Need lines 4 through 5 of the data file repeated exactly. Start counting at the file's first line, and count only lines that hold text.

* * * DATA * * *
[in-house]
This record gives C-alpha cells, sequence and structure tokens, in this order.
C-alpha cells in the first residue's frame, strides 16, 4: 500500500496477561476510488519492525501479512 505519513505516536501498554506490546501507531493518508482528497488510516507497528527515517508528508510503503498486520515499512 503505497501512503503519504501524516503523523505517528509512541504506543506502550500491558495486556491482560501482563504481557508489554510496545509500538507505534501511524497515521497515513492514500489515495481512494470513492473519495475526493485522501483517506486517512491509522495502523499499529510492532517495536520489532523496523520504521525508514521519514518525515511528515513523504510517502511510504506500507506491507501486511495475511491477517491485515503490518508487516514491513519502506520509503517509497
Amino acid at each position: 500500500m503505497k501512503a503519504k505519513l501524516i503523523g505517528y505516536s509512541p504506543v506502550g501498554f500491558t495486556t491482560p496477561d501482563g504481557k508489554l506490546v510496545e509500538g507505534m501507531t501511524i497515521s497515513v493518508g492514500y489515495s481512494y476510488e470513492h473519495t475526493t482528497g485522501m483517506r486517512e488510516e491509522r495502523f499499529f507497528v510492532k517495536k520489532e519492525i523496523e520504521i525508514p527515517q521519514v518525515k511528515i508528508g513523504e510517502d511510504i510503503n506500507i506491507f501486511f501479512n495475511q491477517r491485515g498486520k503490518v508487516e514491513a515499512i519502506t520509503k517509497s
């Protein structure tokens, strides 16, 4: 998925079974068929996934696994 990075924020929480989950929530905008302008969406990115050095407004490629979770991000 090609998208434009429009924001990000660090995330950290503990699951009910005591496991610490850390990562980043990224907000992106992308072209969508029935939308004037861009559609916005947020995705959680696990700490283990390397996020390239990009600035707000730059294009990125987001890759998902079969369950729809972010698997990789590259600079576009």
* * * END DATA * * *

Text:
Amino acid at each position: 500500500m503505497k501512503a503519504k505519513l501524516i503523523g505517528y505516536s509512541p504506543v506502550g501498554f500491558t495486556t491482560p496477561d501482563g504481557k508489554l506490546v510496545e509500538g507505534m501507531t501511524i497515521s497515513v493518508g492514500y489515495s481512494y476510488e470513492h473519495t475526493t482528497g485522501m483517506r486517512e488510516e491509522r495502523f499499529f507497528v510492532k517495536k520489532e519492525i523496523e520504521i525508514p527515517q521519514v518525515k511528515i508528508g513523504e510517502d511510504i510503503n506500507i506491507f501486511f501479512n495475511q491477517r491485515g498486520k503490518v508487516e514491513a515499512i519502506t520509503k517509497s
């Protein structure tokens, strides 16, 4: 998925079974068929996934696994 990075924020929480989950929530905008302008969406990115050095407004490629979770991000 090609998208434009429009924001990000660090995330950290503990699951009910005591496991610490850390990562980043990224907000992106992308072209969508029935939308004037861009559609916005947020995705959680696990700490283990390397996020390239990009600035707000730059294009990125987001890759998902079969369950729809972010698997990789590259600079576009």